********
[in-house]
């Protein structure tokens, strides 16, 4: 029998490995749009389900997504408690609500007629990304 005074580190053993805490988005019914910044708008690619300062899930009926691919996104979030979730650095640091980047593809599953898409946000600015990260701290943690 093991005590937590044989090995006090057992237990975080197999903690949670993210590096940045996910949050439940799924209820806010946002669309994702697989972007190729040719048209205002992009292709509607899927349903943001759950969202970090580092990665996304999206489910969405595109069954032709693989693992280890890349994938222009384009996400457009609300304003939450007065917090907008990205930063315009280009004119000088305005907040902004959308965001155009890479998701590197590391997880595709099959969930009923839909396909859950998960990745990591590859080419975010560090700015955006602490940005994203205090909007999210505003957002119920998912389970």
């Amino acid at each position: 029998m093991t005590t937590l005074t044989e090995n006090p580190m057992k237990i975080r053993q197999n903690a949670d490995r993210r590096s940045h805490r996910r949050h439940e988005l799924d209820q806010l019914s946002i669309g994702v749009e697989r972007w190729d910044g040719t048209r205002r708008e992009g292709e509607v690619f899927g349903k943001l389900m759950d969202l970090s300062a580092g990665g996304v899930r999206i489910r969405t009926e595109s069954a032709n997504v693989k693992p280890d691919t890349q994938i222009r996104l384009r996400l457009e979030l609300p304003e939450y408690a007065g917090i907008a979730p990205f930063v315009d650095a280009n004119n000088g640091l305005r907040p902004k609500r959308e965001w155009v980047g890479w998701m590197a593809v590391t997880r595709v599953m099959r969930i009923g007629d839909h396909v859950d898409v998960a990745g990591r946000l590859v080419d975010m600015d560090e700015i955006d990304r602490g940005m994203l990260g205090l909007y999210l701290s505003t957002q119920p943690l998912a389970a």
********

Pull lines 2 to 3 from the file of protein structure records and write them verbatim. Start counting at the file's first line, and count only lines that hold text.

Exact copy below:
């Protein structure tokens, strides 16, 4: 029998490995749009389900997504408690609500007629990304 005074580190053993805490988005019914910044708008690619300062899930009926691919996104979030979730650095640091980047593809599953898409946000600015990260701290943690 093991005590937590044989090995006090057992237990975080197999903690949670993210590096940045996910949050439940799924209820806010946002669309994702697989972007190729040719048209205002992009292709509607899927349903943001759950969202970090580092990665996304999206489910969405595109069954032709693989693992280890890349994938222009384009996400457009609300304003939450007065917090907008990205930063315009280009004119000088305005907040902004959308965001155009890479998701590197590391997880595709099959969930009923839909396909859950998960990745990591590859080419975010560090700015955006602490940005994203205090909007999210505003957002119920998912389970």
């Amino acid at each position: 029998m093991t005590t937590l005074t044989e090995n006090p580190m057992k237990i975080r053993q197999n903690a949670d490995r993210r590096s940045h805490r996910r949050h439940e988005l799924d209820q806010l019914s946002i669309g994702v749009e697989r972007w190729d910044g040719t048209r205002r708008e992009g292709e509607v690619f899927g349903k943001l389900m759950d969202l970090s300062a580092g990665g996304v899930r999206i489910r969405t009926e595109s069954a032709n997504v693989k693992p280890d691919t890349q994938i222009r996104l384009r996400l457009e979030l609300p304003e939450y408690a007065g917090i907008a979730p990205f930063v315009d650095a280009n004119n000088g640091l305005r907040p902004k609500r959308e965001w155009v980047g890479w998701m590197a593809v590391t997880r595709v599953m099959r969930i009923g007629d839909h396909v859950d898409v998960a990745g990591r946000l590859v080419d975010m600015d560090e700015i955006d990304r602490g940005m994203l990260g205090l909007y999210l701290s505003t957002q119920p943690l998912a389970a």